A while ago, CPR “certification” was mandatory for a Scout to meet some specific advancement requirements. For instance, through the 1980’s and into the 90’s, Lifesaving merit badge, requirement 14, stated, in part: “…show evidence of having completed a minimum of 3 hours instruction in CPR skills by a recognized agency,” and the two “recognized agencies” were the ARC and the AHA.

But, requirements inevitably change, and so you’ll need to take a very close look at the particular language used in various requirements in use today. For instance, requirement 6a for Second Class rank (“Show what to do for ‘hurry’ cases of stopped breathing…”) doesn’t specify that a “credential” from some “certified” course or instructor or agency is needed. Same for requirement 8d for First Class — no “certification” needed. Same with requirements 2a and 2b for Swimming merit badge. And even requirements 13a and 13b for Lifesaving merit badge don’t require a “certified” instructor or course, other than a qualified merit badge counselor! If you’d like to be a merit badge counselor for badges that allow you to use your knowledge in instructing Boy Scouts, that’s wonderful! If not, then you needn’t worry, because all merit badge counselors are pre-approved by your district and/or council!

Hi Andy,

How can I get a copy of the 2004-2005 roundtable planning guide? (Rick Gimbl, Council Commissioner)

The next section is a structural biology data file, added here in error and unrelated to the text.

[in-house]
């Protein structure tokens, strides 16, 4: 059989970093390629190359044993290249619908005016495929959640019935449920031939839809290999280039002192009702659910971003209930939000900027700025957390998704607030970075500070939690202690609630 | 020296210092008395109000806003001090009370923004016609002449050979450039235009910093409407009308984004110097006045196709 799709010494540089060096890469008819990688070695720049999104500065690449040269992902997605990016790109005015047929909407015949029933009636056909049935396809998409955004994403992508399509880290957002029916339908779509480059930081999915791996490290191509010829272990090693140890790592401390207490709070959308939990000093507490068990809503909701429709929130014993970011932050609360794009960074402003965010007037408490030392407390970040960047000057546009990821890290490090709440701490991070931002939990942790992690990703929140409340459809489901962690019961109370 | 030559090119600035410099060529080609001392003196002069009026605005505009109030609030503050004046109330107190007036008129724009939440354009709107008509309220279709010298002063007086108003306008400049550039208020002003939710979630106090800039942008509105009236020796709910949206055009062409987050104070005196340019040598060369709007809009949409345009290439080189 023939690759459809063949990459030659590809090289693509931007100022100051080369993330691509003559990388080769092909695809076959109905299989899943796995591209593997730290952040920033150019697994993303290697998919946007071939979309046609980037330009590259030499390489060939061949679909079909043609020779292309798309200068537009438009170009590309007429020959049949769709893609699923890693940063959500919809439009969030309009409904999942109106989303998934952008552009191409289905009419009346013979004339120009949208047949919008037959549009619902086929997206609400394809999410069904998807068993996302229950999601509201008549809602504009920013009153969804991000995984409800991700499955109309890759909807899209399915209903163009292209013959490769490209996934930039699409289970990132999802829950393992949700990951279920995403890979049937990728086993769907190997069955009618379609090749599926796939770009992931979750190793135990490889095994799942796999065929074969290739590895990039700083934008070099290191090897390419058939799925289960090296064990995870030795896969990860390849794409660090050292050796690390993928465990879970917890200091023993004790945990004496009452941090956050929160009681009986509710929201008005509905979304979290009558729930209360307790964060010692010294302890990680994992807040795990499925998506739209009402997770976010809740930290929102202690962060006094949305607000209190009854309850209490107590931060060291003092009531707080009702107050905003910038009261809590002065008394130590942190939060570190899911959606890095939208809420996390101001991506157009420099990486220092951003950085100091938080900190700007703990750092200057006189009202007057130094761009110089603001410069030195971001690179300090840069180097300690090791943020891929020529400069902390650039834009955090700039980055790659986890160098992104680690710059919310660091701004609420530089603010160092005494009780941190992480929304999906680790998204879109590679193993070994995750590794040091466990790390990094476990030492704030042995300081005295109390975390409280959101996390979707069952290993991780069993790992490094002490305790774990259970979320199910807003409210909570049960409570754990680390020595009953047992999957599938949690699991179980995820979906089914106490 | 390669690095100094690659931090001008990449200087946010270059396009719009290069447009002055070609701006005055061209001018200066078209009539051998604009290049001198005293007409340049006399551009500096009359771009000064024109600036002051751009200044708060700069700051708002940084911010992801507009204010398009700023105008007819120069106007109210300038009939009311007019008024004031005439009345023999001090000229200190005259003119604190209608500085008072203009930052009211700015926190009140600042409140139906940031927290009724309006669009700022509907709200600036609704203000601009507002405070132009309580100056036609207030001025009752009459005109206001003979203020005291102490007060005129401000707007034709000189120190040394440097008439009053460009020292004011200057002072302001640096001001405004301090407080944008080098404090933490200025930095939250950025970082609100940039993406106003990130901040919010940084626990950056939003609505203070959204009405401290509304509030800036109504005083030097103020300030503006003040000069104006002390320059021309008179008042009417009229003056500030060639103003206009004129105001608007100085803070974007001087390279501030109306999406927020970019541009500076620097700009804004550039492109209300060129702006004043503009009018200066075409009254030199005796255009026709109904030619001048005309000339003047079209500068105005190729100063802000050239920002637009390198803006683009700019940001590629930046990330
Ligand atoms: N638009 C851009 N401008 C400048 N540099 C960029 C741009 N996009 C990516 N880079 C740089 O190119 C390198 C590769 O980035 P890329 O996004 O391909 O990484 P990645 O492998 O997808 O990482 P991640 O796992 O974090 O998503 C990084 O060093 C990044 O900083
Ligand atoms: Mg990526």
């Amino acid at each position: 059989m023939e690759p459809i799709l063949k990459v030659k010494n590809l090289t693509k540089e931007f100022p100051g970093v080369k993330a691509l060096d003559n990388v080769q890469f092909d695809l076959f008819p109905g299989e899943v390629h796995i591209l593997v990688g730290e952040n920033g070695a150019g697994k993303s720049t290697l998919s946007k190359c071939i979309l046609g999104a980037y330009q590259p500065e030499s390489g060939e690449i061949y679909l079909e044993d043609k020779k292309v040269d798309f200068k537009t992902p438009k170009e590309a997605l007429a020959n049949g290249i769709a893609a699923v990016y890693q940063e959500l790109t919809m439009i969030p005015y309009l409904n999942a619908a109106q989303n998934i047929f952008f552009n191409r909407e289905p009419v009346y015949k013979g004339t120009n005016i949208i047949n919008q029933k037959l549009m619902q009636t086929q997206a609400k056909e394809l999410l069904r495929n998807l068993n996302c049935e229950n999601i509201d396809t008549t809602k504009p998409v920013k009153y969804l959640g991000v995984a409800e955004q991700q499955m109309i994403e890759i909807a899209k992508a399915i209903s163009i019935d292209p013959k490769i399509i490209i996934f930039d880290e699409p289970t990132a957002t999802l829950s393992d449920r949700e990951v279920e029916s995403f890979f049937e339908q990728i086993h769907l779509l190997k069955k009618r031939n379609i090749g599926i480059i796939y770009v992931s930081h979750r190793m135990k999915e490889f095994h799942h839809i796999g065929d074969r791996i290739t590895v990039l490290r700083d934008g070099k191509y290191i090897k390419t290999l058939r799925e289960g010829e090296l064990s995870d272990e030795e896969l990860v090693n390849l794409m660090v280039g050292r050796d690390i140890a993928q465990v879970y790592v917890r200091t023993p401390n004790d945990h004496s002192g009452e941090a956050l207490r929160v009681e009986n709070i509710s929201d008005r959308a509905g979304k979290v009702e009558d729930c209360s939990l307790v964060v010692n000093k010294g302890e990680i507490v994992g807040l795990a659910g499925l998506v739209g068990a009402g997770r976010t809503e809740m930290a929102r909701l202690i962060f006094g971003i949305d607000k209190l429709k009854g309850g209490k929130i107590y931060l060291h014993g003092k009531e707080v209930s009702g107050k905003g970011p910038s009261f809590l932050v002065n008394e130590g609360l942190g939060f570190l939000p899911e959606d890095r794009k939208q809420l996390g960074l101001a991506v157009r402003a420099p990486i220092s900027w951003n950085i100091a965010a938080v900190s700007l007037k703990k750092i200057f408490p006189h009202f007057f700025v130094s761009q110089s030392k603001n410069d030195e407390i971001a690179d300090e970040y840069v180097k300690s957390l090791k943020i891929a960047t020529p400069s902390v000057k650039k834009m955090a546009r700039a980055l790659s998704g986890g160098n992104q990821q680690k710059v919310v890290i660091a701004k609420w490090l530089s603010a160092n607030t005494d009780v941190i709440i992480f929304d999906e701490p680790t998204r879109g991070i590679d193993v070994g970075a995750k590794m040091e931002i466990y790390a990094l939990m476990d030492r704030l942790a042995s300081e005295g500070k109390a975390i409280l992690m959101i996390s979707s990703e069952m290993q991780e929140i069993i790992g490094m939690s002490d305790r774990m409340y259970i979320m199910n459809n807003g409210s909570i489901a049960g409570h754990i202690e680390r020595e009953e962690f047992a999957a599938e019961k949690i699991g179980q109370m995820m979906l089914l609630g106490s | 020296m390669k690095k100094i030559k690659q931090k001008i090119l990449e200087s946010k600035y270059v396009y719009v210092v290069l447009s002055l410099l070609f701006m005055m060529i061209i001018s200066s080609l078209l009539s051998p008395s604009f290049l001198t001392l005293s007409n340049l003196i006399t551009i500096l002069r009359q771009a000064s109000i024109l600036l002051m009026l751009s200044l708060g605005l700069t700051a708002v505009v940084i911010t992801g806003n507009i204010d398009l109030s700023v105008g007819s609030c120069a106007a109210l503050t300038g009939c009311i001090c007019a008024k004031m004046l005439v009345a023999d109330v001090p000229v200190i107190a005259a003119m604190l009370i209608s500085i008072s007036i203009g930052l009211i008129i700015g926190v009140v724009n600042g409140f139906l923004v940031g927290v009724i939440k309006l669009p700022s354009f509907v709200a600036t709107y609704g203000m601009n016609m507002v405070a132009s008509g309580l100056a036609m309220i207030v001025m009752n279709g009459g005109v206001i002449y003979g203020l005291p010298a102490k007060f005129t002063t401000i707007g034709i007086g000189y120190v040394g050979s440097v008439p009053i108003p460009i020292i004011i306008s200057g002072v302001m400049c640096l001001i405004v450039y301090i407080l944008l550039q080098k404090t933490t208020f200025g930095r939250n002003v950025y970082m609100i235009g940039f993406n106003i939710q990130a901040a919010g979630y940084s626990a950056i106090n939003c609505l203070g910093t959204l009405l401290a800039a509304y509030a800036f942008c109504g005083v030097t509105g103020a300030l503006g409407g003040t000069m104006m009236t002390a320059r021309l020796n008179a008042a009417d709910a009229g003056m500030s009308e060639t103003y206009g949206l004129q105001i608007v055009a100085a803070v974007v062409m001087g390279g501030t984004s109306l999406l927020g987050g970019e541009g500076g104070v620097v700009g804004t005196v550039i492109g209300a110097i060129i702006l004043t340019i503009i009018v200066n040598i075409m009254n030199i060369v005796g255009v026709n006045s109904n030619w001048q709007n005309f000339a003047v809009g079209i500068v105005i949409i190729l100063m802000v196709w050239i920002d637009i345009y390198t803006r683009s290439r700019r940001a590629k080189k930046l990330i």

If your council service center can’t give it to you, or order it for you, you may want to contact the BSA National Supply operation (1-800-323-0732 or “scoutstuff.org“) directly, and request item number LT34253A.

Hi Andy,

When a Scout comes home from summer camp and hasn’t completed all of the requirements for a merit badge requirements from which he was working on, does he call another merit badge Counselor and finish his requirements, or can the Scoutmaster sign his card when he has finished the requirements? And, related to that, when a Scout does complete all the requirements for a merit badge, but instead of getting a signed-off “blue card” from the summer camp, he’s instead given a report that says he’s done all the requirements, then who signs it? I’ve been asking these questions, and I’ve received different answers. Can you help? (Bill, new Advancement Chair in Central Florida Council)

No, a Scoutmaster isn’t a surrogate merit badge counselor, and doesn’t “finish” a Scout who has a “partial.” The Scoutmaster’s job (see page 187 of the BOY SCOUT HANDBOOK) is to refer the Scout to a qualified merit badge counselor in his home district or council. That merit badge counselor will then see to it that the balance of the requirements are completed, and then sign the card.

On your second question, if a Scout summer camp uses something other than the standard “blue card” to signify completion of a merit badge, then one would assume that there’s a signature on it, or at least a stamp of some sort from the camp itself. In either case, a report such as that, signed and/or stamped, should be sufficient documentation for your Troop’s advancement chair to fill out a standard advancement report and submit it to your council’s service center.


Dear Andy,